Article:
Fri 20 Jun Headed out to Newtown Creek with enough wind to sail from the end of the Itchen River at 6+ knots! Once round Calshot, we ended up head to wind so raised the staysail and beat to Newtown, again at 6+ knots. Anchored in a deep pool on the East side of the creek and hoisted the MacGregor burgee, ready for everyone else to arrive the next day.
Sat 21 Jun Got up at leisurely pace and took Pippin ashore before everyone arrived. A couple of Macs rafted on us, and two more rafted on Ruff ‘n’ Ready, Adrian’s 46’ Bavaria which was anchored close by. Adrian had to do a mad dash in the dinghy to recover a fender which had come untied. Since he was rowing, Mark jumped in our dinghy to go and tow him back to Ruff ‘n’ Ready, which was fine until Mark ran out of fuel on the way back to Talia and ended up rowing as well !
After lunch we had a fast sail to Yarmouth where most of the others were already waiting on the outer pontoon. We had a good nosey round Alicia and Ruff ‘n’ Ready and showed people around Talia, whilst quaffing several beers and G&T’s. We had dinner ashore which involved practically taking over the tea rooms and caused much chaos with the kitchens, then after a couple of drinks in the pub, it was back to the boats.
Sun 22 Jun Plan was to leave early and head to the Folly to meet up with David and Jilly. However, our plans came unstuck when the people who were rafted outside us promised to wait 20 minutes while we quickly walked Pippin, then changed their minds and went ashore as soon as we were out of sight. With a raft of 4 boats in front of us and 2 boats behind, there was no way we could manoeuvre Talia out, even if we could get the other boat moved. By the time we had shuffled several boats around, it was too late to get to the Folly and still get back to our berth on the tide. Instead we had a fast race back to Southampton Water in westerly winds of 5-6 knots. It was quite a struggle for the Macs but we had a great sail.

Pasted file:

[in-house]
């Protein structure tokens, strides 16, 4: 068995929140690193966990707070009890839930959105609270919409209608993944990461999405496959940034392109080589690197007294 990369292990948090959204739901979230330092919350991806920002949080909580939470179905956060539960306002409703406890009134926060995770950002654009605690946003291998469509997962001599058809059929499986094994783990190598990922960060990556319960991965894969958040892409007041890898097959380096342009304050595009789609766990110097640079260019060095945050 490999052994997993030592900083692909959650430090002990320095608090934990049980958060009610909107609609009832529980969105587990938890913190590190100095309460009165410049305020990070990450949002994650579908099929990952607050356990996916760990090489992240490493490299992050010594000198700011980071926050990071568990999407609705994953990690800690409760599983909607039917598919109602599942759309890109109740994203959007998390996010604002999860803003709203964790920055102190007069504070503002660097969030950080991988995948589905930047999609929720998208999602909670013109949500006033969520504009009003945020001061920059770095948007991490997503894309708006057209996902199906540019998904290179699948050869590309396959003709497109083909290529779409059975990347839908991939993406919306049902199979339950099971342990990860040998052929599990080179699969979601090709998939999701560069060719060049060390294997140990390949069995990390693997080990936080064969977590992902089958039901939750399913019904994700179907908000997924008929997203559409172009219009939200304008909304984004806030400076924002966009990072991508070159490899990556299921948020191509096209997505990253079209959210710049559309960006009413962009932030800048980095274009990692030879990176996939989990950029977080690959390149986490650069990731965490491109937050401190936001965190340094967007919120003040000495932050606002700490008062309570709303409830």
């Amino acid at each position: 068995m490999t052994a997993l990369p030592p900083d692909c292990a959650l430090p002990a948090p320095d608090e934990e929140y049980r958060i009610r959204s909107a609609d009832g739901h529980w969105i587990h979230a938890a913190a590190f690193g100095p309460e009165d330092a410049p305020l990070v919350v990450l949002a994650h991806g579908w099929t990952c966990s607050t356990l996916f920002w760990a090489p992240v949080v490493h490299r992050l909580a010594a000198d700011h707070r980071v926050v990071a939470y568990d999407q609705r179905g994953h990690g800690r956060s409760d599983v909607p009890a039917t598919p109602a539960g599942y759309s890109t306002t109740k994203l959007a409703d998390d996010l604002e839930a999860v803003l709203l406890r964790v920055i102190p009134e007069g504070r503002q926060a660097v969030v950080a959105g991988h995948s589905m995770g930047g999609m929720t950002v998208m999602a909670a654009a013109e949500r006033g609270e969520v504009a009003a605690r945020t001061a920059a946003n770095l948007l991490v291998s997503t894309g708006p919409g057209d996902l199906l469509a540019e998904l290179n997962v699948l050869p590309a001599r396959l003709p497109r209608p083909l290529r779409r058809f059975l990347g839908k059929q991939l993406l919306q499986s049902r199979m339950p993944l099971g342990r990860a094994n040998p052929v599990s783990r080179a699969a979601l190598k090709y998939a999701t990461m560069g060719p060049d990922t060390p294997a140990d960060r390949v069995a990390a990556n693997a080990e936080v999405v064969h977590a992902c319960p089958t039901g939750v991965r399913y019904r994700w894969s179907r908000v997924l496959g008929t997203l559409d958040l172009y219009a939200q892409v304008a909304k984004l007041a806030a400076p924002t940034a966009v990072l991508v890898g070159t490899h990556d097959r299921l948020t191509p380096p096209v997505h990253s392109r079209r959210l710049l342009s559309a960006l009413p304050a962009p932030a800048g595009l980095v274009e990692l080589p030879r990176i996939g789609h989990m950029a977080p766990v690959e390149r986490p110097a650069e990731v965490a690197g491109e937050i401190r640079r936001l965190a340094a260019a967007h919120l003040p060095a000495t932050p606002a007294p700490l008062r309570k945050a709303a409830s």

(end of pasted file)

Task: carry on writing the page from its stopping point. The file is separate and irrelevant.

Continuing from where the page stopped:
We tried to sail up Southampton Water but somehow lost the wind and it was slow and painful progress. As we came past the moored oil tankers, a ferry (which was well out of the channel) nearly hit us – we were less than a boat length from it, stalled in the water and unable to start the engine in time to manoeuvre away. We might have been able to turn more easily if we’d had the staysail up but as it was, we were extremely lucky not to have been run down. At the time, we were too shocked to do more than gather ourselves to continue on, but in hindsight, we should have noted the ferry name, position and time and reported it to the authorities.